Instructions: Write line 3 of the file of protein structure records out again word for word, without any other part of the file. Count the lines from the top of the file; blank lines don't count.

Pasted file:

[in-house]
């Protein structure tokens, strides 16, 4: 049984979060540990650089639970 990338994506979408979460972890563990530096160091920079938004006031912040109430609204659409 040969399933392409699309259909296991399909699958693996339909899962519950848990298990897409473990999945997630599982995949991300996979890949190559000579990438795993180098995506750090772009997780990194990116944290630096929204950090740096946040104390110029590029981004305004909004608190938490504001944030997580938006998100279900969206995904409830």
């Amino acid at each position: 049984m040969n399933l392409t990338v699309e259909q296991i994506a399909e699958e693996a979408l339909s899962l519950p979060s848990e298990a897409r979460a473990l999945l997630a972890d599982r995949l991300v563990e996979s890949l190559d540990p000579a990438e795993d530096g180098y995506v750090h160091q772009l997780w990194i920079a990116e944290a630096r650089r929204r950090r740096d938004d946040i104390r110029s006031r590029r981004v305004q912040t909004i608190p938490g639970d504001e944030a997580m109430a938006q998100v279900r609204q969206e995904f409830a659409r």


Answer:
């Amino acid at each position: 049984m040969n399933l392409t990338v699309e259909q296991i994506a399909e699958e693996a979408l339909s899962l519950p979060s848990e298990a897409r979460a473990l999945l997630a972890d599982r995949l991300v563990e996979s890949l190559d540990p000579a990438e795993d530096g180098y995506v750090h160091q772009l997780w990194i920079a990116e944290a630096r650089r929204r950090r740096d938004d946040i104390r110029s006031r590029r981004v305004q912040t909004i608190p938490g639970d504001e944030a997580m109430a938006q998100v279900r609204q969206e995904f409830a659409r």